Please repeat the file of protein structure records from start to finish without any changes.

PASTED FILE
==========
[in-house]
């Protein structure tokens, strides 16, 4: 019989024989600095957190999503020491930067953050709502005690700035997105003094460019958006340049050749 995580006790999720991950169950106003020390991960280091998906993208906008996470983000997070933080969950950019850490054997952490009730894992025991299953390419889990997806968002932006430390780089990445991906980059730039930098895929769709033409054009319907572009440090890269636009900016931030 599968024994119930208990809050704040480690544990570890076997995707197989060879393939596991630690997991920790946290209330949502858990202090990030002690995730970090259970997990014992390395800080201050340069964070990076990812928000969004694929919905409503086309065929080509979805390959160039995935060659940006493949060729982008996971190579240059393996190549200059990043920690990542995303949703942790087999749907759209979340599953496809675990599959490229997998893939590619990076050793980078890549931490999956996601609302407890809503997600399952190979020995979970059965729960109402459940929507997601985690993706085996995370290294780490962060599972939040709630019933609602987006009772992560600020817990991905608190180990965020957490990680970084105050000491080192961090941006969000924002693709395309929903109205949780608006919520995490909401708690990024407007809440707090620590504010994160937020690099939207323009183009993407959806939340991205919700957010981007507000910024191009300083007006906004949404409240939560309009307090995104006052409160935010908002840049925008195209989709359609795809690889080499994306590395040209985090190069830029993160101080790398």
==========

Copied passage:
[in-house]
């Protein structure tokens, strides 16, 4: 019989024989600095957190999503020491930067953050709502005690700035997105003094460019958006340049050749 995580006790999720991950169950106003020390991960280091998906993208906008996470983000997070933080969950950019850490054997952490009730894992025991299953390419889990997806968002932006430390780089990445991906980059730039930098895929769709033409054009319907572009440090890269636009900016931030 599968024994119930208990809050704040480690544990570890076997995707197989060879393939596991630690997991920790946290209330949502858990202090990030002690995730970090259970997990014992390395800080201050340069964070990076990812928000969004694929919905409503086309065929080509979805390959160039995935060659940006493949060729982008996971190579240059393996190549200059990043920690990542995303949703942790087999749907759209979340599953496809675990599959490229997998893939590619990076050793980078890549931490999956996601609302407890809503997600399952190979020995979970059965729960109402459940929507997601985690993706085996995370290294780490962060599972939040709630019933609602987006009772992560600020817990991905608190180990965020957490990680970084105050000491080192961090941006969000924002693709395309929903109205949780608006919520995490909401708690990024407007809440707090620590504010994160937020690099939207323009183009993407959806939340991205919700957010981007507000910024191009300083007006906004949404409240939560309009307090995104006052409160935010908002840049925008195209989709359609795809690889080499994306590395040209985090190069830029993160101080790398």